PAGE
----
Adventures in Dyeing

Adventures in Dyeing
After I got home from cheese-making, it was time for more fun with giant pots. It was finally time to dye my February Lady Sweater. I always meant to dye it, but I was just too lazy. The cream did nothing for me though, and I never wore it. So I picked up some Jacquard Acid Dye in Burnt Orange and got to work (with some much-needed email guidance from knitabulous). The cardigan – which had been previously washed and soaked overnight – went into the pot along with some citric acid, dye, and lots of water. It was very vivid and murky. I kept it on a gentle simmer for about 40 minutes, checking on it often. I was pleased to see the water clearing just like Ailsa said it would! I turned off the heat and left it overnight. In the morning I dumped out the water and gave the cardigan a rinse and another soak (with hair conditioner). That night I finally squeezed out the water and had a look at the final product. To be honest, I was a little surprised at how blotchy it was. The dye didn’t take up evenly, and the effect is almost like tye-dye. (I’ve since read on Twitter that this is a common problem, and that dying whole garments rarely works perfectly.) Anyway, I let it dry thinking I’d make a final assessment later. Today, I actually wore it to work. And you know what? I think I like it!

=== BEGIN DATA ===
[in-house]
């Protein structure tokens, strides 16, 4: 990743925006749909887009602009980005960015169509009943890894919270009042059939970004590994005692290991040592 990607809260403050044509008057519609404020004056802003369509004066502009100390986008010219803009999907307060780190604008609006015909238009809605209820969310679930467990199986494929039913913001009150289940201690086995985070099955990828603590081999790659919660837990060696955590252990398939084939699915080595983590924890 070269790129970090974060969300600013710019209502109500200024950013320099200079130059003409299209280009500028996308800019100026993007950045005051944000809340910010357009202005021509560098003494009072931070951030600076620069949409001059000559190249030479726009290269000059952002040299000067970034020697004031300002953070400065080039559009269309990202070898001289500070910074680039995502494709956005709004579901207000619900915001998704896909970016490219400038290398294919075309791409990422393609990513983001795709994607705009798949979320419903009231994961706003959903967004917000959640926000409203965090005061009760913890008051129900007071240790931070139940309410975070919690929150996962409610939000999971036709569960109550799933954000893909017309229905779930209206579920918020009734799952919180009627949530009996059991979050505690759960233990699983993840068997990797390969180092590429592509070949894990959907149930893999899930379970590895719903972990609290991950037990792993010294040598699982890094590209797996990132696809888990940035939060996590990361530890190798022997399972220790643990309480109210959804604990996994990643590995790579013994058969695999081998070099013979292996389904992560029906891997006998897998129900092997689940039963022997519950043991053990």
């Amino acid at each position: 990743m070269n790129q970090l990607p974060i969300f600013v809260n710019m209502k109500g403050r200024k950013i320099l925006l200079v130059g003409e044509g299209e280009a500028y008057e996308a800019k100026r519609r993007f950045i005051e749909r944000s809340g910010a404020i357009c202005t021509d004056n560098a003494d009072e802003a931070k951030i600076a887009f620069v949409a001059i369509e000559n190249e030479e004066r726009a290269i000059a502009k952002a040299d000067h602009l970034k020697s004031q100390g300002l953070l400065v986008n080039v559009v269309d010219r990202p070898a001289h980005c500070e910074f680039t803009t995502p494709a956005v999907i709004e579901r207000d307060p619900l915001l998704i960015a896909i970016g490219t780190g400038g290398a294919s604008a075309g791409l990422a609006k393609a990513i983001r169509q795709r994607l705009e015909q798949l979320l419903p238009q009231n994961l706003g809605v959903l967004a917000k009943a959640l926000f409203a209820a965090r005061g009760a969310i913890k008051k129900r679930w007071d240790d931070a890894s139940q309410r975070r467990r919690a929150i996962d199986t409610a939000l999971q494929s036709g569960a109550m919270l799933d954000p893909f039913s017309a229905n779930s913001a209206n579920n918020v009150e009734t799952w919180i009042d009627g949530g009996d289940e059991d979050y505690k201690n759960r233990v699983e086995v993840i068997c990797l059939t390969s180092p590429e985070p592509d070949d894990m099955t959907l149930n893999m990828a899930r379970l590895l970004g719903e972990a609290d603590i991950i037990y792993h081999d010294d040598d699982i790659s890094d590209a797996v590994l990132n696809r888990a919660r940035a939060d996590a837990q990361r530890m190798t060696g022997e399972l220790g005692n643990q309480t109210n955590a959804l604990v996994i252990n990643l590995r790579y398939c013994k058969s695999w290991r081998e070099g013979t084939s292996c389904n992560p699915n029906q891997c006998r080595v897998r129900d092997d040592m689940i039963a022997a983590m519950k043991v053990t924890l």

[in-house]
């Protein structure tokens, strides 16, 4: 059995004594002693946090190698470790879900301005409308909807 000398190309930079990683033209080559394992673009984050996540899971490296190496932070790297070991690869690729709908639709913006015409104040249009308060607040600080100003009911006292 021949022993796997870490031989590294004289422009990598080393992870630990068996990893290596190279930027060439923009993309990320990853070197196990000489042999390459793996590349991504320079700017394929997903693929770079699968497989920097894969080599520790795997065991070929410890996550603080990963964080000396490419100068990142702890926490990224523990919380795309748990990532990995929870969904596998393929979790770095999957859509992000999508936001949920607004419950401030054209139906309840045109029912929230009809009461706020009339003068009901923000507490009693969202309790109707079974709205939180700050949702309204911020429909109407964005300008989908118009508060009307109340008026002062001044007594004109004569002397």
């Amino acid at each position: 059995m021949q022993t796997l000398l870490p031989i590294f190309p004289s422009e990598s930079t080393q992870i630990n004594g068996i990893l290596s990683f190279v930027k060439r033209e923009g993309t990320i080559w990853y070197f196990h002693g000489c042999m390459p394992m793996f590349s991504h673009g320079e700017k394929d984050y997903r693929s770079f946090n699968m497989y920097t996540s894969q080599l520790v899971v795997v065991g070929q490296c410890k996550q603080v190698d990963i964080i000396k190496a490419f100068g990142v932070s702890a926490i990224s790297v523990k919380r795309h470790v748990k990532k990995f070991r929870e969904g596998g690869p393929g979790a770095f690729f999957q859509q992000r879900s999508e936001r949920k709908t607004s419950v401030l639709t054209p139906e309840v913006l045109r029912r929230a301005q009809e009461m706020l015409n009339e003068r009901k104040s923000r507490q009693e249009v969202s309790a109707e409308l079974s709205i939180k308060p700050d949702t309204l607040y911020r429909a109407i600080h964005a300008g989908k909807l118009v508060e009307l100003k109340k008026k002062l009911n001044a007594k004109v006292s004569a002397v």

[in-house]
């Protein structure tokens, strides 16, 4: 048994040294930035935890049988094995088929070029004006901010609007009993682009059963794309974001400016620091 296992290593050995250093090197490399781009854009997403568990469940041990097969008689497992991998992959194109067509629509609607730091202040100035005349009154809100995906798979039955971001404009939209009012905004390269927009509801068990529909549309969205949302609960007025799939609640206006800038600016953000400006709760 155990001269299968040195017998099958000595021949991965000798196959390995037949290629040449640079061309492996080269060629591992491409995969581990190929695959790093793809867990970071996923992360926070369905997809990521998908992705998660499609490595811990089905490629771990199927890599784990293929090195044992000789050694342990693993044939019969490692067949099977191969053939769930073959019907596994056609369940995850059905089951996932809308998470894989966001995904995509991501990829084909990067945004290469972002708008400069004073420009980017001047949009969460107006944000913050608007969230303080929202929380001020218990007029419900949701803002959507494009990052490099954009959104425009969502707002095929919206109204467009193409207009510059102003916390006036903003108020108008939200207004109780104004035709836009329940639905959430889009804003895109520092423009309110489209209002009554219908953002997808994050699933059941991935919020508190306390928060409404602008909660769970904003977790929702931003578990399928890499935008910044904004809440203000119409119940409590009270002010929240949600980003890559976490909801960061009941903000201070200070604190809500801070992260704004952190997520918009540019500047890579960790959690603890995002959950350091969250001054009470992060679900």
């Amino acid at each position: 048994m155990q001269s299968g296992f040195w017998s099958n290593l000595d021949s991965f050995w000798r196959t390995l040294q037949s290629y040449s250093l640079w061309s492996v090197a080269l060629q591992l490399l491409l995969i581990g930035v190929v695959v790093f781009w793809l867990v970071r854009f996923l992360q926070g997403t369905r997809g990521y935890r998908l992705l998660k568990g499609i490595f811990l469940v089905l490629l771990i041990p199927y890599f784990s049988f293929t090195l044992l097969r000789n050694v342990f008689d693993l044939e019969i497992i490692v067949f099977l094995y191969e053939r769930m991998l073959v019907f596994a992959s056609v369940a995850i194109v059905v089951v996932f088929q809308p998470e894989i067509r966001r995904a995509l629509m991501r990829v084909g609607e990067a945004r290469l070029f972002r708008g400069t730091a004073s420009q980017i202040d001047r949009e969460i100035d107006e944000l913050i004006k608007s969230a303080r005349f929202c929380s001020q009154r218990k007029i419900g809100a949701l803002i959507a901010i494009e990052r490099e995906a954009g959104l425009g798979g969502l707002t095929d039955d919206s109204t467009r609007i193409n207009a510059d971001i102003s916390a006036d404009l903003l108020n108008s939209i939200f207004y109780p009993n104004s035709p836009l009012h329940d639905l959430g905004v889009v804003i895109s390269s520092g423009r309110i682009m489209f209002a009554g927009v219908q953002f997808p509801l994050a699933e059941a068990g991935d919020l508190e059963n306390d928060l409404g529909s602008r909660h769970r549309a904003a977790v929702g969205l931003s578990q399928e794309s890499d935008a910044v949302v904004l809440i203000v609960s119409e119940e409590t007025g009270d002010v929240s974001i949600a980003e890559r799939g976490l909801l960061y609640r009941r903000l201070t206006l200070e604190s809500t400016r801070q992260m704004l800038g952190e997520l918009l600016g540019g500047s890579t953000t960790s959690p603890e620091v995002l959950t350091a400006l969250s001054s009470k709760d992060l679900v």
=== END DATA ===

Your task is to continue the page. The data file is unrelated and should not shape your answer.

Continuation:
Dyed cardy

I’ve had some compliments on it at work, and everybody seems to think the dye effect is intentional. It’s definitely more wearable than the cream version was! I may still have a go at touching it up; I’ve got more dye that I can “paint on” the lighter areas. But for now, I’m pretty happy with my first go at dyeing. Thanks to Ailsa and everybody who gave advice on Twitter!

Snook’s Hipster Cardy

Snook's Hipster CardySnook’s Hipster Cardy
As my knitting buddies know, this has actually been finished for more than a month but I’ve only just now gotten around to documenting it. This was my entry to the 2011 Sydney Royal Easter Show, where it didn’t win anything. The pattern is “#17 Man’s Cable Cardigan” by Josh Bennett for the Winter 2009/2010 issue of Vogue Knitting. (Many thanks to Reecie for lending me the pattern.)

The Snook was not initially receptive to the idea of a cardigan, because they seemed either a) too daggy and “grandpa” or b) too hip and trendy. That’s when I started calling it the Hipster Cardy. I told him that as a bicycle-riding, bearded I.T. nerd from the Inner West it was his sacred destiny to wear an ironic grandpa cardigan. So I knitted it anyway, knowing he’d like it once he had it on. He’s worn it several times now. We’ve had some fun staging photos where I tell him to “Look supercilious! Like you think my favourite band is crap!” and stuff. “More condescending! Sneer at my carbon footprint!”

Snook's Hipster Cardy Snook's Hipster Cardy Snook's Hipster Cardy

It’s actually a very nice cardy and he does sincerely like it. I was worried about the ribbing along the buttons, because I had seen others that came out very wavy and ripply. The instructions say to cast off as loosely as possible, which seems INSANE. That would just make it more ripply! I did a sewn cast-off, and I’m mostly happy with it. He tends to only do up a couple buttons anyway, which means you can’t really tell.

The wool is Brooklyn Tweed Shelter in “Pumpernickel” (a nice dark flecky brown). I actually knitted on the recommended needles (4mm and 4.5mm). The buttons are vintage men’s buttons I got at All Buttons Great and Small. (Ravelry details)

And as always, the Easter Show judges can suck it. 🙂

Eyelet Yoke Cardigan

Eyelet Yoke CardiganEyelet Yoke Cardigan